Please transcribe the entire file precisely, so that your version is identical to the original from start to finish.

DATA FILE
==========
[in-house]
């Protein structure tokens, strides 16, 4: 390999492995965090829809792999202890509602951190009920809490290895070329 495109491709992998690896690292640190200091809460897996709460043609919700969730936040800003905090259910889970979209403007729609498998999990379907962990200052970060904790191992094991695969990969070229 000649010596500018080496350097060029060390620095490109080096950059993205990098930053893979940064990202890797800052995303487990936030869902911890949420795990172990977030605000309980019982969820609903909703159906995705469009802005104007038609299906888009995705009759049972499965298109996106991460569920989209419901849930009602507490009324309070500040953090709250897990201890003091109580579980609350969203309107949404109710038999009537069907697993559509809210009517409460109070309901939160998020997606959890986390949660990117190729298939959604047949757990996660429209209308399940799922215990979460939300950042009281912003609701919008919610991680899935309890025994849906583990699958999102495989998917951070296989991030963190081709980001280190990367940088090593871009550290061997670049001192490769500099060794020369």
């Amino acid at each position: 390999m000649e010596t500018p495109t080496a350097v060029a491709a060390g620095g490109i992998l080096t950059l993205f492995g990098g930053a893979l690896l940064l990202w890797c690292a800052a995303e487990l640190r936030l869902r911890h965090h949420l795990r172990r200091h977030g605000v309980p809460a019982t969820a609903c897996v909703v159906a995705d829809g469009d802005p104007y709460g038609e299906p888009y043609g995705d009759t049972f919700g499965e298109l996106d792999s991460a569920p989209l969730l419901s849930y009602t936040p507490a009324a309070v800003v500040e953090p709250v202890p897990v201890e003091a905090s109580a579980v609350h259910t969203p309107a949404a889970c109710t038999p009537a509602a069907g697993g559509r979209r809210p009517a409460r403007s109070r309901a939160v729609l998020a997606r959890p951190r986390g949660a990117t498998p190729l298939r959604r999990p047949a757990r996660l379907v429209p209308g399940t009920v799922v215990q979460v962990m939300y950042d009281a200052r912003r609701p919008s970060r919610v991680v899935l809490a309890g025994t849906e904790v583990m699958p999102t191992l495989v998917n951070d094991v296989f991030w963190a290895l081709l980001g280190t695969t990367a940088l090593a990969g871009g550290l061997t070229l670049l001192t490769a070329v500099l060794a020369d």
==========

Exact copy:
[in-house]
């Protein structure tokens, strides 16, 4: 390999492995965090829809792999202890509602951190009920809490290895070329 495109491709992998690896690292640190200091809460897996709460043609919700969730936040800003905090259910889970979209403007729609498998999990379907962990200052970060904790191992094991695969990969070229 000649010596500018080496350097060029060390620095490109080096950059993205990098930053893979940064990202890797800052995303487990936030869902911890949420795990172990977030605000309980019982969820609903909703159906995705469009802005104007038609299906888009995705009759049972499965298109996106991460569920989209419901849930009602507490009324309070500040953090709250897990201890003091109580579980609350969203309107949404109710038999009537069907697993559509809210009517409460109070309901939160998020997606959890986390949660990117190729298939959604047949757990996660429209209308399940799922215990979460939300950042009281912003609701919008919610991680899935309890025994849906583990699958999102495989998917951070296989991030963190081709980001280190990367940088090593871009550290061997670049001192490769500099060794020369």
């Amino acid at each position: 390999m000649e010596t500018p495109t080496a350097v060029a491709a060390g620095g490109i992998l080096t950059l993205f492995g990098g930053a893979l690896l940064l990202w890797c690292a800052a995303e487990l640190r936030l869902r911890h965090h949420l795990r172990r200091h977030g605000v309980p809460a019982t969820a609903c897996v909703v159906a995705d829809g469009d802005p104007y709460g038609e299906p888009y043609g995705d009759t049972f919700g499965e298109l996106d792999s991460a569920p989209l969730l419901s849930y009602t936040p507490a009324a309070v800003v500040e953090p709250v202890p897990v201890e003091a905090s109580a579980v609350h259910t969203p309107a949404a889970c109710t038999p009537a509602a069907g697993g559509r979209r809210p009517a409460r403007s109070r309901a939160v729609l998020a997606r959890p951190r986390g949660a990117t498998p190729l298939r959604r999990p047949a757990r996660l379907v429209p209308g399940t009920v799922v215990q979460v962990m939300y950042d009281a200052r912003r609701p919008s970060r919610v991680v899935l809490a309890g025994t849906e904790v583990m699958p999102t191992l495989v998917n951070d094991v296989f991030w963190a290895l081709l980001g280190t695969t990367a940088l090593a990969g871009g550290l061997t070229l670049l001192t490769a070329v500099l060794a020369d």